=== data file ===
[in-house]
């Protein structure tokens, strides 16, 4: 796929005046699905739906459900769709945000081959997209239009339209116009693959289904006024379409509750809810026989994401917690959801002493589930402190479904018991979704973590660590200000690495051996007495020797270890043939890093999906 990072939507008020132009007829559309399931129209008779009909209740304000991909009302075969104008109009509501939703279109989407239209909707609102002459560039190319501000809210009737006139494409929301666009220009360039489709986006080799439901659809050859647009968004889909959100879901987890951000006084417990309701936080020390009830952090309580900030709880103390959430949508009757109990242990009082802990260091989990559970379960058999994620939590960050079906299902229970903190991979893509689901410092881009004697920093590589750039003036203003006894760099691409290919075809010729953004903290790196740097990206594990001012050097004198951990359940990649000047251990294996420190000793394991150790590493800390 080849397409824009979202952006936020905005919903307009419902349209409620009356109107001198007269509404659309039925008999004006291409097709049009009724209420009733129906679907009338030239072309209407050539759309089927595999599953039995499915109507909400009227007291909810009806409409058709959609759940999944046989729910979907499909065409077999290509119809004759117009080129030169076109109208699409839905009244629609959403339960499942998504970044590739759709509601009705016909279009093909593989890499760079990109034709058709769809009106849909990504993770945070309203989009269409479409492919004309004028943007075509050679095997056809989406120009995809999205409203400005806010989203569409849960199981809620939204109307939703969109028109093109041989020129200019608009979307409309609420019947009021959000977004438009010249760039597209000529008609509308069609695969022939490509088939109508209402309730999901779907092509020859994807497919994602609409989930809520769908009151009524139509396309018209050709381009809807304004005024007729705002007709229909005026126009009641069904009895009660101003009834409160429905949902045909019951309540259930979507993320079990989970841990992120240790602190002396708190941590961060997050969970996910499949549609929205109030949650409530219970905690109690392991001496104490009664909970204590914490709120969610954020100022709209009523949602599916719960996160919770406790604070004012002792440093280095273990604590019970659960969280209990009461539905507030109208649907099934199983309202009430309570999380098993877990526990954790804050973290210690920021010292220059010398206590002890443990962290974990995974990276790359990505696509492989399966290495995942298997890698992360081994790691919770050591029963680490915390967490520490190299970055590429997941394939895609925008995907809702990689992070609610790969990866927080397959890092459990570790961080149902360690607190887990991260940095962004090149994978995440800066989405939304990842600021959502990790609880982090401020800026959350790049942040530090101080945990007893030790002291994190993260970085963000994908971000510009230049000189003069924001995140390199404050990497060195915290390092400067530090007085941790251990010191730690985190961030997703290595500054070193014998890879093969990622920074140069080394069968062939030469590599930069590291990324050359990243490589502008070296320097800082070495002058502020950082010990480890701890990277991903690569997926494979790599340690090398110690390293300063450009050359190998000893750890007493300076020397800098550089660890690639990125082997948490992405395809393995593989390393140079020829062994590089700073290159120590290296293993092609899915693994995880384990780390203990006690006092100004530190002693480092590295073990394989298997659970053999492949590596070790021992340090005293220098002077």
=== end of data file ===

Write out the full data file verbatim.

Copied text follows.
[in-house]
């Protein structure tokens, strides 16, 4: 796929005046699905739906459900769709945000081959997209239009339209116009693959289904006024379409509750809810026989994401917690959801002493589930402190479904018991979704973590660590200000690495051996007495020797270890043939890093999906 990072939507008020132009007829559309399931129209008779009909209740304000991909009302075969104008109009509501939703279109989407239209909707609102002459560039190319501000809210009737006139494409929301666009220009360039489709986006080799439901659809050859647009968004889909959100879901987890951000006084417990309701936080020390009830952090309580900030709880103390959430949508009757109990242990009082802990260091989990559970379960058999994620939590960050079906299902229970903190991979893509689901410092881009004697920093590589750039003036203003006894760099691409290919075809010729953004903290790196740097990206594990001012050097004198951990359940990649000047251990294996420190000793394991150790590493800390 080849397409824009979202952006936020905005919903307009419902349209409620009356109107001198007269509404659309039925008999004006291409097709049009009724209420009733129906679907009338030239072309209407050539759309089927595999599953039995499915109507909400009227007291909810009806409409058709959609759940999944046989729910979907499909065409077999290509119809004759117009080129030169076109109208699409839905009244629609959403339960499942998504970044590739759709509601009705016909279009093909593989890499760079990109034709058709769809009106849909990504993770945070309203989009269409479409492919004309004028943007075509050679095997056809989406120009995809999205409203400005806010989203569409849960199981809620939204109307939703969109028109093109041989020129200019608009979307409309609420019947009021959000977004438009010249760039597209000529008609509308069609695969022939490509088939109508209402309730999901779907092509020859994807497919994602609409989930809520769908009151009524139509396309018209050709381009809807304004005024007729705002007709229909005026126009009641069904009895009660101003009834409160429905949902045909019951309540259930979507993320079990989970841990992120240790602190002396708190941590961060997050969970996910499949549609929205109030949650409530219970905690109690392991001496104490009664909970204590914490709120969610954020100022709209009523949602599916719960996160919770406790604070004012002792440093280095273990604590019970659960969280209990009461539905507030109208649907099934199983309202009430309570999380098993877990526990954790804050973290210690920021010292220059010398206590002890443990962290974990995974990276790359990505696509492989399966290495995942298997890698992360081994790691919770050591029963680490915390967490520490190299970055590429997941394939895609925008995907809702990689992070609610790969990866927080397959890092459990570790961080149902360690607190887990991260940095962004090149994978995440800066989405939304990842600021959502990790609880982090401020800026959350790049942040530090101080945990007893030790002291994190993260970085963000994908971000510009230049000189003069924001995140390199404050990497060195915290390092400067530090007085941790251990010191730690985190961030997703290595500054070193014998890879093969990622920074140069080394069968062939030469590599930069590291990324050359990243490589502008070296320097800082070495002058502020950082010990480890701890990277991903690569997926494979790599340690090398110690390293300063450009050359190998000893750890007493300076020397800098550089660890690639990125082997948490992405395809393995593989390393140079020829062994590089700073290159120590290296293993092609899915693994995880384990780390203990006690006092100004530190002693480092590295073990394989298997659970053999492949590596070790021992340090005293220098002077």